Are You A Contractor Or Self-Employed? How To Avoid A Hefty Tax Bill
If you are not receiving a pay cheque showing income tax deductions, the chances are that you are building up a hefty income tax bill.
There is an increasingly common practice among certain small businesses, particularly within the construction sector, where they pay employees directly with a cheque or bank transfer, without first deducting tax contributions.
This is entirely legal, however, employees are often left in the dark when it comes to their tax responsibilities, therefore not putting aside a percentage of their pay cheque to cover their income tax at the end of the year.
Unfortunately, we have seen this scenario on a number of occasions, where workers have unwittingly been left with a large income tax bill. This can often coincide with the expensive process of applying for permanent residency in Canada, leaving them in a tough spot.
Here are some tips to help avoid being stuck with a hefty income tax bill, if you are being paid on a contractor or self-employed basis.
Tip 1: Find out your tax status
If you are unsure whether you are being paid on a contractor / self-employed basis, the first thing is to find out.
You can ask your employer directly, or the more reliable method is to request your detailed pay stub or summary of earnings. On this it should outline your income tax contributions, along with CPP, EI and other potential contributions, such as union dues.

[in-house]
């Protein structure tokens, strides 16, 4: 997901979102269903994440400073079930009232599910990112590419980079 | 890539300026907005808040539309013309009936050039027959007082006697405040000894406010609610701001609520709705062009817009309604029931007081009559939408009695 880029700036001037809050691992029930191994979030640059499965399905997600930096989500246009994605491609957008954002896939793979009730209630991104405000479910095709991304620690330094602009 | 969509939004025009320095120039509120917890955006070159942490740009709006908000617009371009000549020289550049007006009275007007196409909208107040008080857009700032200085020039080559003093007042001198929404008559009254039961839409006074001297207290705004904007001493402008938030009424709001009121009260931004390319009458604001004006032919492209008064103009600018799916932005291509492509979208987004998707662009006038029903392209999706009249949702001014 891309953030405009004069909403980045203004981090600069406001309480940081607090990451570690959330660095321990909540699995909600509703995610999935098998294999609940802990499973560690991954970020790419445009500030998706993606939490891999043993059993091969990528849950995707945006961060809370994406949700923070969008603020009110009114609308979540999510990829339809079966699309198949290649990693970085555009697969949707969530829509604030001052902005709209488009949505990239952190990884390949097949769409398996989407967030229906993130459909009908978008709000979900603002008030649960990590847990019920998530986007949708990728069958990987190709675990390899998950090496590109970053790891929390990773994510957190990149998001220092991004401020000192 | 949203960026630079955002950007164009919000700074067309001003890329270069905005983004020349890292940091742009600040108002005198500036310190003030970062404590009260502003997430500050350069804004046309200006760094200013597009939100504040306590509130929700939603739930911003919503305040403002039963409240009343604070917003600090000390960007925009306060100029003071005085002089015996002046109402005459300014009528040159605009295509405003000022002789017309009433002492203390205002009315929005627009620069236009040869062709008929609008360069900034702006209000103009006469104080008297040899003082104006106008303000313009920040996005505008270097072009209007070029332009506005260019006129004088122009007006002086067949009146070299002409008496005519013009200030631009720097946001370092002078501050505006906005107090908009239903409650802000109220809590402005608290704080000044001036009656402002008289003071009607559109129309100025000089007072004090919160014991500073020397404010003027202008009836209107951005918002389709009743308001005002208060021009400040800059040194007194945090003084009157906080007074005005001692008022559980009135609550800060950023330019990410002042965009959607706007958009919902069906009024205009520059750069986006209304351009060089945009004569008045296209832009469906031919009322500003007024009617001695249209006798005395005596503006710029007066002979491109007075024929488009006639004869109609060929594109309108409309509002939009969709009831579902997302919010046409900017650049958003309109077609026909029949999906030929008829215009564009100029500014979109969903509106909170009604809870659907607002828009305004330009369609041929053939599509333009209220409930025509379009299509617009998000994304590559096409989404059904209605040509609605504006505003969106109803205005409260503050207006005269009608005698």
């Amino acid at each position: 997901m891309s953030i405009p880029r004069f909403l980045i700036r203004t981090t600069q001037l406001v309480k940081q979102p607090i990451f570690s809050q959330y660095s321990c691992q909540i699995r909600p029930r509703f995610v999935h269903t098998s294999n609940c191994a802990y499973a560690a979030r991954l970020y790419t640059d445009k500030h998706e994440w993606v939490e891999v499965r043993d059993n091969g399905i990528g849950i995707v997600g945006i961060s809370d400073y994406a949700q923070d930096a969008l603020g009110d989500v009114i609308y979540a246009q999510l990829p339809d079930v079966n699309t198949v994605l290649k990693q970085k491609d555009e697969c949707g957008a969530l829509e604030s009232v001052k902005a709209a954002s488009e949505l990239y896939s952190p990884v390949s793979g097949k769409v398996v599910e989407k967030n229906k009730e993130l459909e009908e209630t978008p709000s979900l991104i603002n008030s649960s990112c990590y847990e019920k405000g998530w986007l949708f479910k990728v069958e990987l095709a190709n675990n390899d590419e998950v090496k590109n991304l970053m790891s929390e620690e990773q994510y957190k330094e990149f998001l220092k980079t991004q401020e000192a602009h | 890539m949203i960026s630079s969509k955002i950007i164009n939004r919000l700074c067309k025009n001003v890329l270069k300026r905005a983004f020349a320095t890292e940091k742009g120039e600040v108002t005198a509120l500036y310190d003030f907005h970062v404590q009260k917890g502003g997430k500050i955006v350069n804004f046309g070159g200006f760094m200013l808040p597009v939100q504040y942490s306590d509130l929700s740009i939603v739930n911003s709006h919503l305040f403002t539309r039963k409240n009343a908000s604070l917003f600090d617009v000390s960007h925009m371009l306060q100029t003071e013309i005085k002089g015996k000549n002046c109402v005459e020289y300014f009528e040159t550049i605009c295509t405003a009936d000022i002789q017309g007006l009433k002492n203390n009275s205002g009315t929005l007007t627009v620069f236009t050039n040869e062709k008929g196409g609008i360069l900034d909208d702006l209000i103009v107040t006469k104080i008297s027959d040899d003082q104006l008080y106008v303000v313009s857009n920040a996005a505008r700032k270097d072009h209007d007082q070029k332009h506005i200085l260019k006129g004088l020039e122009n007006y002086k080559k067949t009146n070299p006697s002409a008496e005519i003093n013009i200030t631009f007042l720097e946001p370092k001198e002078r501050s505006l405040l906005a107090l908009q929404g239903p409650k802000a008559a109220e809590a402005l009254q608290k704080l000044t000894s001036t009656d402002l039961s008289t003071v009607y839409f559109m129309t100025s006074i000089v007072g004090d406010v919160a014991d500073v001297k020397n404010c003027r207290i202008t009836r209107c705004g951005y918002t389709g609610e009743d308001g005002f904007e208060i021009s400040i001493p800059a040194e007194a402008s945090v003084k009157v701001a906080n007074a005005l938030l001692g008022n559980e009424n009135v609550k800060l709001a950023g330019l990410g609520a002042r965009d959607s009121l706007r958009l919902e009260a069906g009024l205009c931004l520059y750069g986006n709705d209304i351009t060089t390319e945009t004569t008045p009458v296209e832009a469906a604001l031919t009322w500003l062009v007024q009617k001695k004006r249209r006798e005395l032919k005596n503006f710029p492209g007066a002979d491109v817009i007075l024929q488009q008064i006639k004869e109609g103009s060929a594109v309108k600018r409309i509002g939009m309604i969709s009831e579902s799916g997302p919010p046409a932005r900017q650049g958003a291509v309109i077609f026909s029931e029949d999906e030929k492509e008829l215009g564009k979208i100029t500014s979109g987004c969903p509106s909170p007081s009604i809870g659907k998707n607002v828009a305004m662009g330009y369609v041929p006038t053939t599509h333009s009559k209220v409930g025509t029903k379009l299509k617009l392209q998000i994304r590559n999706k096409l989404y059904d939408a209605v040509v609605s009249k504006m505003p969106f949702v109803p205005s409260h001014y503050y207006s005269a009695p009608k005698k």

If you’re still unsure, drop us a message and we can help provide assistance.
Tip 2: Request being put on the payroll
If you discover that you are being paid as a contractor, you can request that your employer pays you through payroll, with income tax, CPP and EI starting to automatically be deducted from your pay cheques.
Tip 3: Save a certain percentage of earnings
If your employer refuses to switch you to being paid through the method above, or you wish to remain on a contractor and self-employed basis, you can prepare for your tax bill by putting away a certain percentage of your earnings into a savings account.
Information regarding how much tax you are required to pay can be found on the CRA (Canada Revenue Agency) website, where it differs from province to province and depends on your tax bracket. More information on this is available on the CRA website: http://www.cra-arc.gc.ca/tx/ndvdls/fq/txrts-eng.html
Alternatively, feel free to contact us and we can help provide guidance on the amount of money you should be saving for your income tax bill.
Tip 4: Be aware of expenses you can claim
One of the benefits of being on a contractor / self-employed basis, is that it allows you to claim on a number of expenses, which you wouldn’t have been able to as a normal payroll employee.
This can drastically reduce your taxable earnings, meaning less tax for you to pay. There is a huge variety of expenses that can be claimed, such as vehicle use, phone bills and a certain portion of rent and hydro.
Tip 5: Hold onto receipts
Finally, don’t forget to hold onto your receipts, as CRA can audit your tax return at any time. If you are claiming expenses for a new car or laptop that you have bought, for example, ensure you keep the receipts to help lower your income tax bill.
For more information on contractor and self-employed tax returns drop us an email, we’re more than happy to help.